The WMF in its current watch site for “the historic city of Bidar” says ?challenges to the site include a lack of integrated conservation and maintenance, environmental pollution, and the construction of new developments and roadways that encroach on the historic fabric. Current land use regulations also threaten the economic livelihood of many of the city’s residents, and it is hoped that revised, context-specific planning policies would both protect Bidar’s historic assets while also supporting the future of its local population. It is hoped that Watch-listing will spur documentation and analysis of the city’s conditions, followed by policy development and applied conservation interventions that will reveal and maintain Bidar’s rich heritage, as well as support a robust and sustainable tourist industry.

Mahmud Gawan Madrasa

This grandiose madrasa was built by the prime-minister of the Bahmani empire, Mahmud Gawan in the late 15th century. Its only the most imposing building of the Bahmani period, but in its plan and in the general style of its architecture it is a unique monument of its kind in India. The Madrasa, a multi-disciplinary university he set up, which had a library of around 3,000 valuable manuscripts, was severely damaged when gunpowder stored inside the rooms went off during a 27-day siege of the city by Mughal king Aurangazeb in 1656. The Mahmud Gawan Madrasa is protected by the Archaelogical Survey of India.

Bidar Fort is considered one of the most formidable forts of the country. Bidar city was distinctly planned and built. The main citadel complex housed the royal places. Mahals and Mosque. Adjoining to this on the southern side, the city was built for the people. Both the citadel complex and city had separate forts for protection the plan of the Bidar city fortification is pentagonal. There are five gateways for entry into the city fort. It is main citadel complex fort which is stronger. It is built on the brink of the plateau. Engineers and architecture of various countries were employed on its design and construction.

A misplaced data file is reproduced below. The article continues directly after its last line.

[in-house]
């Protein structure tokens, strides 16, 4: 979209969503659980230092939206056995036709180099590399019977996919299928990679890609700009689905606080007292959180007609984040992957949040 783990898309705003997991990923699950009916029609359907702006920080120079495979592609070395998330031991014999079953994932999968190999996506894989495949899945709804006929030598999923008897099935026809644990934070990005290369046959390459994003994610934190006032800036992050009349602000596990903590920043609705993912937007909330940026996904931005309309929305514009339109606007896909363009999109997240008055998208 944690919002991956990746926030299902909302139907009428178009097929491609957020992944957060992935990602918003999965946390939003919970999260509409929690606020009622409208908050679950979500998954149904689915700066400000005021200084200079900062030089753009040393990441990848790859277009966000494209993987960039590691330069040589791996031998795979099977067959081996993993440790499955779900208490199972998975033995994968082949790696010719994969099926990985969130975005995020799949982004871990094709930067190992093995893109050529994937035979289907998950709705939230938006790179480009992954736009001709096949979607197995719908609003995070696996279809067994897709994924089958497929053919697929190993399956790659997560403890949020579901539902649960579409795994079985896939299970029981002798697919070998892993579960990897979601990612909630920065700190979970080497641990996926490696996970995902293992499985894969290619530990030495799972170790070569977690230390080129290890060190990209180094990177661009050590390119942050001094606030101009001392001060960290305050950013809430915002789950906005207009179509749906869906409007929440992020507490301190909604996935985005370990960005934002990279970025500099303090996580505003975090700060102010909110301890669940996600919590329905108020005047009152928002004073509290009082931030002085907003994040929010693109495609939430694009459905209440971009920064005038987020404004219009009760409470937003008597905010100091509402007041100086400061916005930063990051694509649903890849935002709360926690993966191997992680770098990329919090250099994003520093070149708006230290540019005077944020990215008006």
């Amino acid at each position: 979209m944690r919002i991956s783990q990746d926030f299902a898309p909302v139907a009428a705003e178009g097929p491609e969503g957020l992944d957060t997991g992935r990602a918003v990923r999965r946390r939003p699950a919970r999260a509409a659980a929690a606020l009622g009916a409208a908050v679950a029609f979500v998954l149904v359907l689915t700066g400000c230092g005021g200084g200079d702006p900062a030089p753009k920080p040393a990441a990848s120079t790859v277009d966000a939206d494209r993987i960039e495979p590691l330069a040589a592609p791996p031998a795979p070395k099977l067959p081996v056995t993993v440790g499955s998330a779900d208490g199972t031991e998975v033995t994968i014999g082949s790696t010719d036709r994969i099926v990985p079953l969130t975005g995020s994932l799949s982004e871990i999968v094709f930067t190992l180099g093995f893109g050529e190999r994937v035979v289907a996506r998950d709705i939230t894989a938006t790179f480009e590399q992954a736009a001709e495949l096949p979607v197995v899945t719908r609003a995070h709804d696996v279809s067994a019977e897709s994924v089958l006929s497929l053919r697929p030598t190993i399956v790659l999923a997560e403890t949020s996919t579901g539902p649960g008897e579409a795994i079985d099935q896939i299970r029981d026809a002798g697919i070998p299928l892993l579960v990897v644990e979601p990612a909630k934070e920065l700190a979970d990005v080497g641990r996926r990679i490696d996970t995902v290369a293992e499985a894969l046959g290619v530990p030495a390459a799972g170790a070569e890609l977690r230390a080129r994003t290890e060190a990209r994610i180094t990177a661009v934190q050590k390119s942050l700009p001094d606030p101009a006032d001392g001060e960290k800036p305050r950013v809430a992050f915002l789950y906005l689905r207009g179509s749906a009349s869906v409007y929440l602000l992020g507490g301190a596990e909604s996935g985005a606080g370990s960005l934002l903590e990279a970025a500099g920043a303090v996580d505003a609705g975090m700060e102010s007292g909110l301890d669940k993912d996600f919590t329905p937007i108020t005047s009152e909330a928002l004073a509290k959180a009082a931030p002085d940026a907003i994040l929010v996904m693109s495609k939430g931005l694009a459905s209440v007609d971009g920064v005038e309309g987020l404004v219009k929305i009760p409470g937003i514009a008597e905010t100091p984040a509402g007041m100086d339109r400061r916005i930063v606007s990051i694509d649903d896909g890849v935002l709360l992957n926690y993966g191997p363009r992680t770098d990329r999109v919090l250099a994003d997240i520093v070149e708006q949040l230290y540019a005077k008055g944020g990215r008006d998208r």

• Rangeen Mahal, situated in the fort, near Gumbad Darwaza, is unique because of its decoration with colored tiles and other art work. Wood carving done there is not only precious but also unique. The walls of Mahal are adorned with mother-of-pearl of the finest quality in laid in jet-black stone. Floral patterns and calligraphic text are also depicted here. Stone carving, stucco art are other attractions of this monument. It was rebuilt during Barid Shahi period.
  • The design of this monument represents the blend of the both Hindu and Muslim architecture. There are rooms in the basement of the Rangin Mahal.[34]

  • Tarkash Mahal is said to have been built for Turkish wife of the sultan. From the remains of the decorative work found in the ornamentation of the walls, it can be said that the Mahal was built or extended by the Barid Shahi Sultans who had kept large harem with ladies from different nationalities.The rooms were decorated with stucco work.
  • Gagan Mahal was originally built by the Bahamani kings and some alterations and additions were made by the Barid Shahi rulers. It has two courts. The outer court was used by the male staff and guards. The inner court also, there are rooms on either side of the covered passage for the accommodation of the guards. The main building of the palace was for the use of the sultan and his harem.
  • Takht Mahal, The Royal Palace, was built by Ahemd shah. It was the royal residence. The place was fully decorated with colored titles and stone carvings part of which can be seen even today. It had two side royal pavilions with lofty arches and a spacious hall at the back of which was the sultan’s room.
  • The building had stately dimensions and exquisite surface decoration. The coronations of several Bahamanis and Barid Shahi sultans were held there. From the royal pavilion which is situated behind throne palace one can view the valley and low land below.

  • Chaubara is a tall tower, facing in four directions. This is an old cylindrical tower of 22 meters, height is situated in the centre of Bidar town. It was used as a watchtower, commanding a fine view of the entire plateau from the top. A winding staircase of eight steps leads to the top of the tower.
  • Solah Khamba Mosque (Solah Sutoon Ki Masjid) was built by Qubil Sultani between 1423 and 1424. The mosque derives its name from the 16 pillars that are lined in the front of the structure. Popularly known as the Zanana Masjid, this mosque is about 90 metres long and 24 metres wide. Behind the southern wall of this mosque, there is a large well. Characterised by columns, arches and domes, this mosque is one of the largest in India.
  • Jama Masjid, a large mosque with no minarets, located near Chaubara.
  • Bahmani Tombs
  • Barid Shahi Tombs
  • Chaukhandi of Hazrat Khalil Ullah
  • Religious places
    Gurudwara Nanak Jhira Sahib
    Gurudwara Nanak Jhira Saheb is known to be one of Holiest Place For Sikh Devotees in India and is believed that Saint Guru Nanak visited the place during famine in this region. Papa Nashini Mandir Dargah Hazrat Shah Shamsuddin Quadri (Multani Basha) Dargah Hazrat Syed Abul Faiz Mailar Mallana Mandir Narasimha Jharni Mandir Changleri Veerabhadra Mandir